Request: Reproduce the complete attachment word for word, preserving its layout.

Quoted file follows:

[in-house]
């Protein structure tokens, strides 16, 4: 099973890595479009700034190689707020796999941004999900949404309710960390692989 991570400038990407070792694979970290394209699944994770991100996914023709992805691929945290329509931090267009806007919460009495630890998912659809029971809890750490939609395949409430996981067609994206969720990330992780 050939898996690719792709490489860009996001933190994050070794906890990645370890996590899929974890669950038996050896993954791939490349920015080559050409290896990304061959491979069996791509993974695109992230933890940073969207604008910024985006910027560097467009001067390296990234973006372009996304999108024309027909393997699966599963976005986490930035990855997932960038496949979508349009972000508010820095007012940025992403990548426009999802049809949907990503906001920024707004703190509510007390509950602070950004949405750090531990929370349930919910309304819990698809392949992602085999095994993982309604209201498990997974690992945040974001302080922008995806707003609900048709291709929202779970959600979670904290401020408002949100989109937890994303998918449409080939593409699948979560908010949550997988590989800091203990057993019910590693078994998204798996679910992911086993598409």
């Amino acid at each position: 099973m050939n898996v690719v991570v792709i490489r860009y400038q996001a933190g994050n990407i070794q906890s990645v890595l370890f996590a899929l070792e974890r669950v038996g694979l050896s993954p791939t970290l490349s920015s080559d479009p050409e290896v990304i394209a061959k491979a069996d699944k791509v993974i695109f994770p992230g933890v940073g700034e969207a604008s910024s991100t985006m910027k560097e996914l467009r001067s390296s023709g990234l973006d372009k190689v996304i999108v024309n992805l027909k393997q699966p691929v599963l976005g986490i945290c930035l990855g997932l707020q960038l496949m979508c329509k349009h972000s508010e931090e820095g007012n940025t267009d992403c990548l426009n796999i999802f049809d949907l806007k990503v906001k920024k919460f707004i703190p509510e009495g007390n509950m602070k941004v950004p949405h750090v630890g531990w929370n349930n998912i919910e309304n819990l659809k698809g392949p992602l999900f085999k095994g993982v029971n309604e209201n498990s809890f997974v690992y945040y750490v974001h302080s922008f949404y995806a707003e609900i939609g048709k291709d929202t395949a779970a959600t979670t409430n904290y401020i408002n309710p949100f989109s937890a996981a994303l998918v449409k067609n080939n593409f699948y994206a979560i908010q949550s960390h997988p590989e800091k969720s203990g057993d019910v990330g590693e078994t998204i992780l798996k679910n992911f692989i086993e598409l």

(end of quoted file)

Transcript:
[in-house]
């Protein structure tokens, strides 16, 4: 099973890595479009700034190689707020796999941004999900949404309710960390692989 991570400038990407070792694979970290394209699944994770991100996914023709992805691929945290329509931090267009806007919460009495630890998912659809029971809890750490939609395949409430996981067609994206969720990330992780 050939898996690719792709490489860009996001933190994050070794906890990645370890996590899929974890669950038996050896993954791939490349920015080559050409290896990304061959491979069996791509993974695109992230933890940073969207604008910024985006910027560097467009001067390296990234973006372009996304999108024309027909393997699966599963976005986490930035990855997932960038496949979508349009972000508010820095007012940025992403990548426009999802049809949907990503906001920024707004703190509510007390509950602070950004949405750090531990929370349930919910309304819990698809392949992602085999095994993982309604209201498990997974690992945040974001302080922008995806707003609900048709291709929202779970959600979670904290401020408002949100989109937890994303998918449409080939593409699948979560908010949550997988590989800091203990057993019910590693078994998204798996679910992911086993598409």
């Amino acid at each position: 099973m050939n898996v690719v991570v792709i490489r860009y400038q996001a933190g994050n990407i070794q906890s990645v890595l370890f996590a899929l070792e974890r669950v038996g694979l050896s993954p791939t970290l490349s920015s080559d479009p050409e290896v990304i394209a061959k491979a069996d699944k791509v993974i695109f994770p992230g933890v940073g700034e969207a604008s910024s991100t985006m910027k560097e996914l467009r001067s390296s023709g990234l973006d372009k190689v996304i999108v024309n992805l027909k393997q699966p691929v599963l976005g986490i945290c930035l990855g997932l707020q960038l496949m979508c329509k349009h972000s508010e931090e820095g007012n940025t267009d992403c990548l426009n796999i999802f049809d949907l806007k990503v906001k920024k919460f707004i703190p509510e009495g007390n509950m602070k941004v950004p949405h750090v630890g531990w929370n349930n998912i919910e309304n819990l659809k698809g392949p992602l999900f085999k095994g993982v029971n309604e209201n498990s809890f997974v690992y945040y750490v974001h302080s922008f949404y995806a707003e609900i939609g048709k291709d929202t395949a779970a959600t979670t409430n904290y401020i408002n309710p949100f989109s937890a996981a994303l998918v449409k067609n080939n593409f699948y994206a979560i908010q949550s960390h997988p590989e800091k969720s203990g057993d019910v990330g590693e078994t998204i992780l798996k679910n992911f692989i086993e598409l």